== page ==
Sunday, 22 November 2015

Rambo, Thirty Years Later: Well, That Could Have Been Worse

I was in kind of a silly mood last night, so I watched Rambo: First Blood Part 2 on Netflix, and it reminded me of why 1980s action flicks were so great.

Rambo's such a big part of 80s culture that it's easy (at least for me) to overlook the fact that Sylvester Stallone made only three of those films in that decade, and just two of those are actually what we think of when we hear the name "Rambo" - the first one takes place entirely in the US, and is remarkably bloodless, apart from some accidental collateral damage. It's also surprisingly nuanced and heartfelt, in that it's all about someone coming back from war to find that he doesn't fit in at home anymore. I won't say I was disappointed, exactly, when I saw it a few years ago, but it's fair to say that wasn't the film I'd been expecting.

Rambo 2, on the other hand, must have filled the pockets of fake-blood merchants quite considerably. It's pretty unapologetic about what it is and what it wants to accomplish, and does it with a reasonable economy - no pissing about, he's in Asia within ten minutes, and shooting people full of arrows by about the halfway mark. It's got double-crosses (dishonest politicians, of course), doomed love (in the shape of his Vietnamese contact who gets blown away somewhere in Act 2) and a nicely histrionic but still straight-forward approach to action scenes.

One of the things I lamented most about action movies in the 90s is that they all became a bit too self-aware, which led on the one hand to certain (mostly French) directors trying to make them operatic, and on the other to the effects-heavy approach pioneered by the Matrix.

(You could argue that action movies had a similar evolution to rock music: it got crazy and filled with excess in the 70s - ie Led Zeppelin, the Rolling Stones - which turned into a parody of itself in the 80s - Styx, Whitesnake - and then was all swept away by grunge in the 90s.)

Rambo also has some pretty questionable politics at its core, which another hallmark of 80s action flicks. When Rambo's being told about his new mission, his only question is, "Will we get to win this time?" I think I get where they were trying to go with that (veterans' sense of betrayal and shame), but it just landed too close to the "stab in the back" accusation that the Nazis used to explain why Germany lost WWI.

Godwin's Law aside, its portrayal of the Vietnamese is not particularly flattering, and when the Russians arrive (in the form of perennial baddie Steven Berkoff), you get the sense that it's some big wish-fulfillment for those asking why we couldn't just go blow up the Russkies and have done with it.

At the same time, though, the slightly less intellectual parts of my brain were just reveling in the sheer ridiculousness of it all. I mean, you have to have a cold, dead heart indeed to not appreciate Rambo shooting a bazooka through the broken windshield of his helicopter to destroy his nemesis, or blowing up the Vietnamese officer with a grenade arrow.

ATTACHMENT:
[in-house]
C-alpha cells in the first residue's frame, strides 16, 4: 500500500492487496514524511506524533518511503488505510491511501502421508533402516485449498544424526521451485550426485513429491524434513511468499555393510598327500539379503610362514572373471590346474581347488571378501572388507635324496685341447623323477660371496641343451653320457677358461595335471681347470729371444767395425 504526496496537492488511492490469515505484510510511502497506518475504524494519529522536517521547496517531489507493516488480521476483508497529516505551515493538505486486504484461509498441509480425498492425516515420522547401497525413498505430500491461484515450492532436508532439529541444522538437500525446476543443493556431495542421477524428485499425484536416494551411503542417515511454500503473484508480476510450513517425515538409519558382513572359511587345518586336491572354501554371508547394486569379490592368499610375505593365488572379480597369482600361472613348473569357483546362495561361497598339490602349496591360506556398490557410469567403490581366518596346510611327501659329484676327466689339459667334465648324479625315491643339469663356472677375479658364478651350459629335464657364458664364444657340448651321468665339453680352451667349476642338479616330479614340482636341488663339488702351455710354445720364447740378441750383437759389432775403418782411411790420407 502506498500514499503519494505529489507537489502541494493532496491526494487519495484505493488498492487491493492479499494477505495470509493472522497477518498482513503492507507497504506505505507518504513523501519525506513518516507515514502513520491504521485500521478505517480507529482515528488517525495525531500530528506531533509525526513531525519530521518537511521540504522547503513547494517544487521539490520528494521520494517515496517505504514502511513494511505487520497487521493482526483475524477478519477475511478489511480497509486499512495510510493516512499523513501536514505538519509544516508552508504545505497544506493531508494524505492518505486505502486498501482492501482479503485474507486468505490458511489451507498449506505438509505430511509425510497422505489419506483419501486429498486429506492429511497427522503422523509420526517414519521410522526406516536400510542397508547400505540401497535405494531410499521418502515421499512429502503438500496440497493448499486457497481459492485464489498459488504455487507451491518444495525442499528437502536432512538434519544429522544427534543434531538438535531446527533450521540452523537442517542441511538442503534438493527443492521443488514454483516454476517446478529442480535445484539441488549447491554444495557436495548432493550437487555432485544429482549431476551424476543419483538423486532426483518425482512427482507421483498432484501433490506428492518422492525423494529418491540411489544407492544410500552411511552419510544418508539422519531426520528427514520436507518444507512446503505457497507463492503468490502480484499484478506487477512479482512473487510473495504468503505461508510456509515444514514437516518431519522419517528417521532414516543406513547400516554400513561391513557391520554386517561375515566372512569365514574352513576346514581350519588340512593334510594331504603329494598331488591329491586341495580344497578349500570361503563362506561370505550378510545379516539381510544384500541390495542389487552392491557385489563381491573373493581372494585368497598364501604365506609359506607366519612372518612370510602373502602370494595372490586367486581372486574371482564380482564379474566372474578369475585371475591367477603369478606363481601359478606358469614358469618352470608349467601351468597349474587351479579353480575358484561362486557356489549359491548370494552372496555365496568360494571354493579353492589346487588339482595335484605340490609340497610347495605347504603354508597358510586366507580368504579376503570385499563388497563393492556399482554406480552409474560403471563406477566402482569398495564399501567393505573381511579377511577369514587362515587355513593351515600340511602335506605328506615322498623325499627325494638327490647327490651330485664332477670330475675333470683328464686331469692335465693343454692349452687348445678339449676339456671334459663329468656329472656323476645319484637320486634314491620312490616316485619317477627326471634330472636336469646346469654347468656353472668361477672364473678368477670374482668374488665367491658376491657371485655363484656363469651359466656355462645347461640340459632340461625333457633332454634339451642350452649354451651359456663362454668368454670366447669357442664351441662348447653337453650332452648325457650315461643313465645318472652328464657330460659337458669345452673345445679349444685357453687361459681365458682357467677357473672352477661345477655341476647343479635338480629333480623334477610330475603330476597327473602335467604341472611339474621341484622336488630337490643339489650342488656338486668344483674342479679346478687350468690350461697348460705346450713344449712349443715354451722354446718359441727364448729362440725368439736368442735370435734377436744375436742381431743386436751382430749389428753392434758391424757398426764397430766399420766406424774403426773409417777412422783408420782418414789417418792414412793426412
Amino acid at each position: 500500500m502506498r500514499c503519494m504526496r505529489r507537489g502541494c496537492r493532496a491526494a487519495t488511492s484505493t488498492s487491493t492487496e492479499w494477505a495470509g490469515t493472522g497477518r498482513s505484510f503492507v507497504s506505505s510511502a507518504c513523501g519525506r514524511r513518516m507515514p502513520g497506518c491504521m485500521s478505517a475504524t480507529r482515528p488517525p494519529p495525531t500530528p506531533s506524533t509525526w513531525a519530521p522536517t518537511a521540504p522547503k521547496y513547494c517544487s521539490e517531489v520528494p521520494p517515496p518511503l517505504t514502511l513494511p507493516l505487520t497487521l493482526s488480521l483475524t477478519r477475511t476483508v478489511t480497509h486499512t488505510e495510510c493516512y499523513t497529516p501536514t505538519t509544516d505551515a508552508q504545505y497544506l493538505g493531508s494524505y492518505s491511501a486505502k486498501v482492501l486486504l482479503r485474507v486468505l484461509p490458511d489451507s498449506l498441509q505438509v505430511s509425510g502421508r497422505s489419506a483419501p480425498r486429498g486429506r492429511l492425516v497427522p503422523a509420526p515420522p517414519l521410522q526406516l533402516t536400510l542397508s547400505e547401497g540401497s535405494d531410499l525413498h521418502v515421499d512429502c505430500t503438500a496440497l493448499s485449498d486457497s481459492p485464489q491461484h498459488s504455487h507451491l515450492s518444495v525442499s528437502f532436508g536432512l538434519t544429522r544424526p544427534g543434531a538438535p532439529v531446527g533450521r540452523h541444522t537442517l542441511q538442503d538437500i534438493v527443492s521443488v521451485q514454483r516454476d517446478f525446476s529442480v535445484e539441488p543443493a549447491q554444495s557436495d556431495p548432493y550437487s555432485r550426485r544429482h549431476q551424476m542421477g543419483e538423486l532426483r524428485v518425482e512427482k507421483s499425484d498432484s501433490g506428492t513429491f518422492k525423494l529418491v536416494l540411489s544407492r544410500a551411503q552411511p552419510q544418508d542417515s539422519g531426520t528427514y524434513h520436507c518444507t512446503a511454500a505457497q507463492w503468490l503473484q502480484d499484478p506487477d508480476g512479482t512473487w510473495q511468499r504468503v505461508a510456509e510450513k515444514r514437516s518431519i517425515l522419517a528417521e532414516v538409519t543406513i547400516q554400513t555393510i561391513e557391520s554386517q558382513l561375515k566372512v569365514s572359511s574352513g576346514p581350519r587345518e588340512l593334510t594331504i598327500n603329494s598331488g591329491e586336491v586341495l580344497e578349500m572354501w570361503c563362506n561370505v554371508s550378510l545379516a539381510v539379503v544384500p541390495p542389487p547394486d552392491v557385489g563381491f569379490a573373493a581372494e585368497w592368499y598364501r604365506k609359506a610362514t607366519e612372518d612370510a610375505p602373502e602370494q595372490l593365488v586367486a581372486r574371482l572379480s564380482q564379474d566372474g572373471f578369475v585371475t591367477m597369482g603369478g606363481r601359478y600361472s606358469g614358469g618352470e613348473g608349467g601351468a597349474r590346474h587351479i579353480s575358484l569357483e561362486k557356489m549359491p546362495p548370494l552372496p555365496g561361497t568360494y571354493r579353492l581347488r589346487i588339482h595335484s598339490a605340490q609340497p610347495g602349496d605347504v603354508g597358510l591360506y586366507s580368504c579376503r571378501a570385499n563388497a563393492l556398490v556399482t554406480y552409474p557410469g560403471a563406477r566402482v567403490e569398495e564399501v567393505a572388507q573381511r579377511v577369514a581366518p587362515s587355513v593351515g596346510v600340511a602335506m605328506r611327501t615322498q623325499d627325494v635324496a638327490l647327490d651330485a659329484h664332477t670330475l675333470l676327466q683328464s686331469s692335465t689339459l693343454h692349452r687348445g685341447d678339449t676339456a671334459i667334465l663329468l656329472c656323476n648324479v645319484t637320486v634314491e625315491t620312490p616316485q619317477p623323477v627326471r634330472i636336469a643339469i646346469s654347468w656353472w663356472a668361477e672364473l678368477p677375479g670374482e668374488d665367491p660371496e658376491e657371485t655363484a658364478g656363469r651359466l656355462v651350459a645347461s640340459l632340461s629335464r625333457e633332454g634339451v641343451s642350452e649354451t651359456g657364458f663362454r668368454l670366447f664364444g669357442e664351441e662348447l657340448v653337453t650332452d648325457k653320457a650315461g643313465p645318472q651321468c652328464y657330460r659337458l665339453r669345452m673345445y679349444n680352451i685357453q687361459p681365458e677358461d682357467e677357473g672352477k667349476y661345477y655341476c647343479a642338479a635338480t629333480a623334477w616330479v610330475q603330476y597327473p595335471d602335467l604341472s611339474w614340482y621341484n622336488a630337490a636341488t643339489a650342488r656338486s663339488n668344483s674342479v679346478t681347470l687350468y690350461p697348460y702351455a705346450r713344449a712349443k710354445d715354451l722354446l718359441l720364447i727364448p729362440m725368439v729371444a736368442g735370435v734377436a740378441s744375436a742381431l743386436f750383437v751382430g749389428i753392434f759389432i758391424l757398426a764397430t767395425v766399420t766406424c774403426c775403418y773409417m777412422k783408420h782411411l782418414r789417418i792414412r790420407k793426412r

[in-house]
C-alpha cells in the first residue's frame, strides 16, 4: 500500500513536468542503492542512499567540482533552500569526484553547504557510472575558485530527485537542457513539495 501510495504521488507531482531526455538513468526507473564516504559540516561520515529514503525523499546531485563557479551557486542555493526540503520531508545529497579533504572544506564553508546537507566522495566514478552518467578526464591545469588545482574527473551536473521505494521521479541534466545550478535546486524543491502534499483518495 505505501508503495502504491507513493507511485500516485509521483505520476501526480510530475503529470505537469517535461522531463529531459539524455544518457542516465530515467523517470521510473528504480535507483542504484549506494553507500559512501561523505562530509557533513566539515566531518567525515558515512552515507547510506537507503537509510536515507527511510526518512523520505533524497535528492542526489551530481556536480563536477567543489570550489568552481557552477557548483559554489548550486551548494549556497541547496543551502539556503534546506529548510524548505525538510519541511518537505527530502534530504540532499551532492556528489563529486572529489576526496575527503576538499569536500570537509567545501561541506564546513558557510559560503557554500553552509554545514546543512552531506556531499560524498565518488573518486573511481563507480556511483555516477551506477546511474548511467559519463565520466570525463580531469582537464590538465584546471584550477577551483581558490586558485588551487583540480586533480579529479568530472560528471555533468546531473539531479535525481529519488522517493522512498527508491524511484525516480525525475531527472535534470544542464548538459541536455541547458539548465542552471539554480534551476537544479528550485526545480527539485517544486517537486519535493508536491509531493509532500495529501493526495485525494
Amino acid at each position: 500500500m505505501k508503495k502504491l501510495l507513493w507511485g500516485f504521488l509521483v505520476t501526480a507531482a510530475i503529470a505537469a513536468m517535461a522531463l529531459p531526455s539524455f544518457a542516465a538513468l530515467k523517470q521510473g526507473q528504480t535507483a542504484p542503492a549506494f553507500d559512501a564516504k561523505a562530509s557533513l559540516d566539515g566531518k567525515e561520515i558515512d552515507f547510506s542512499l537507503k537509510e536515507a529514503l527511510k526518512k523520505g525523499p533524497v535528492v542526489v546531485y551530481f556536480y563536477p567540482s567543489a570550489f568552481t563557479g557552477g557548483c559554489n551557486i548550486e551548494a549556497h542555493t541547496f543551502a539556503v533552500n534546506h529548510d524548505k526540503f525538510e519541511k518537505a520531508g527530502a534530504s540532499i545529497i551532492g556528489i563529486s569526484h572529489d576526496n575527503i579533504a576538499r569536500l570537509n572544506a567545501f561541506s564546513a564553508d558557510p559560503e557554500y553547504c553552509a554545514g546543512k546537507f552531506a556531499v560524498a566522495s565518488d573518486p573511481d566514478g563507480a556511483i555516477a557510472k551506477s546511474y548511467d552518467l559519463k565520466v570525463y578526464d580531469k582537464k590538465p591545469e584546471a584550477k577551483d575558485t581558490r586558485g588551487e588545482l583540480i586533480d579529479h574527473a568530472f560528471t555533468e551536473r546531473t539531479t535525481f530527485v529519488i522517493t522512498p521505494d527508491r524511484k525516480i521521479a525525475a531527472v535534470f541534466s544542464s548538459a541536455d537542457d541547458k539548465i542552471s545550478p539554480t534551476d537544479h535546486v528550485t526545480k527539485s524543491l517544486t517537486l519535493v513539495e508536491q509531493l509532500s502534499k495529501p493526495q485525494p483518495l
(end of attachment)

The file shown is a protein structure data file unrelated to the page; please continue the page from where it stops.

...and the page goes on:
I guess the silliness becomes a little more apparent when we're 30 years off from those days - all I knew about Rambo in the 80s and 90s was that my parents wouldn't have approved of me watching those movies, and that Green Lantern Guy Gardner's love of the character was shown as the worst excesses of Reagan-era right-wing politics.

You could argue that the current crop of Republican candidates shows that things have changed for the worst, but it's hard to imagine a summer tentpole action flick taking on geopolitics so obviously. Although a lot of folks loved American Sniper, which by all accounts was even more reprehensible, so maybe that kind of filmmaking has moved up into the prestige category?

What I'm trying to get at, in any case, is that as awful as the movie and story were, we're far enough away from those days that we can appreciated just how dumb it all is, and revel in that stupidity. In his travel book about the Pacific, Paul Theroux holds up Rambo as the thing that's ruining traditional cultures in the region, but I find it hard to see what all the fuss is about now. I mean, compared to the coups that the CIA was instigating throughout the global south, Rambo seems quite straightforward and broadly harmless.

I don't mean that to negate my political/philosophical objections from a few paragraphs ago - but it's not exactly Birth of a Nation, is it? First Blood Part 2 is violent, brutish and stupid, but unlike, say, Zero Dark Thirty, it doesn't try to glorify the shitty things done in our name - it just presents a simple, black-and-white view of the world. It is entirely itself, without apologies or equivocation, and that's why it works.

Hopefully Rambo III will hold up just as well, though I'm not getting my hopes up.